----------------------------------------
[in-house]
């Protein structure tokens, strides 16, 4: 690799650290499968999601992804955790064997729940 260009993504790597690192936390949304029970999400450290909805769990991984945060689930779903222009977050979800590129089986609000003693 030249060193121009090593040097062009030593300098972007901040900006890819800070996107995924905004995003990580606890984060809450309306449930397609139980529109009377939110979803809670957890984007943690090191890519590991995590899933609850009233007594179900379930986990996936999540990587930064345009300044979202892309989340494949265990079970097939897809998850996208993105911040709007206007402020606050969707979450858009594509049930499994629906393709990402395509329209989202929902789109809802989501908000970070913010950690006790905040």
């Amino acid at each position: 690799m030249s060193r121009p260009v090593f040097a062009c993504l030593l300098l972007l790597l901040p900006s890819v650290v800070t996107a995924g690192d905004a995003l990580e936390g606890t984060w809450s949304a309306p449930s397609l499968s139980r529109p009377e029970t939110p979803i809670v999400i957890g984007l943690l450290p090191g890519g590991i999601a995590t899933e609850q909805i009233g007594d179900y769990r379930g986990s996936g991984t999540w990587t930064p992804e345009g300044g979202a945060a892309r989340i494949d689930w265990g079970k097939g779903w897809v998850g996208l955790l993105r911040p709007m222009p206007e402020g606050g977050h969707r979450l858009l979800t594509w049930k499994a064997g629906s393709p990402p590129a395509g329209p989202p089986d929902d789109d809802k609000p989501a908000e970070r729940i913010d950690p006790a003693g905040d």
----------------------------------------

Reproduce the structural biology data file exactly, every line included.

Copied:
[in-house]
């Protein structure tokens, strides 16, 4: 690799650290499968999601992804955790064997729940 260009993504790597690192936390949304029970999400450290909805769990991984945060689930779903222009977050979800590129089986609000003693 030249060193121009090593040097062009030593300098972007901040900006890819800070996107995924905004995003990580606890984060809450309306449930397609139980529109009377939110979803809670957890984007943690090191890519590991995590899933609850009233007594179900379930986990996936999540990587930064345009300044979202892309989340494949265990079970097939897809998850996208993105911040709007206007402020606050969707979450858009594509049930499994629906393709990402395509329209989202929902789109809802989501908000970070913010950690006790905040």
């Amino acid at each position: 690799m030249s060193r121009p260009v090593f040097a062009c993504l030593l300098l972007l790597l901040p900006s890819v650290v800070t996107a995924g690192d905004a995003l990580e936390g606890t984060w809450s949304a309306p449930s397609l499968s139980r529109p009377e029970t939110p979803i809670v999400i957890g984007l943690l450290p090191g890519g590991i999601a995590t899933e609850q909805i009233g007594d179900y769990r379930g986990s996936g991984t999540w990587t930064p992804e345009g300044g979202a945060a892309r989340i494949d689930w265990g079970k097939g779903w897809v998850g996208l955790l993105r911040p709007m222009p206007e402020g606050g977050h969707r979450l858009l979800t594509w049930k499994a064997g629906s393709p990402p590129a395509g329209p989202p089986d929902d789109d809802k609000p989501a908000e970070r729940i913010d950690p006790a003693g905040d």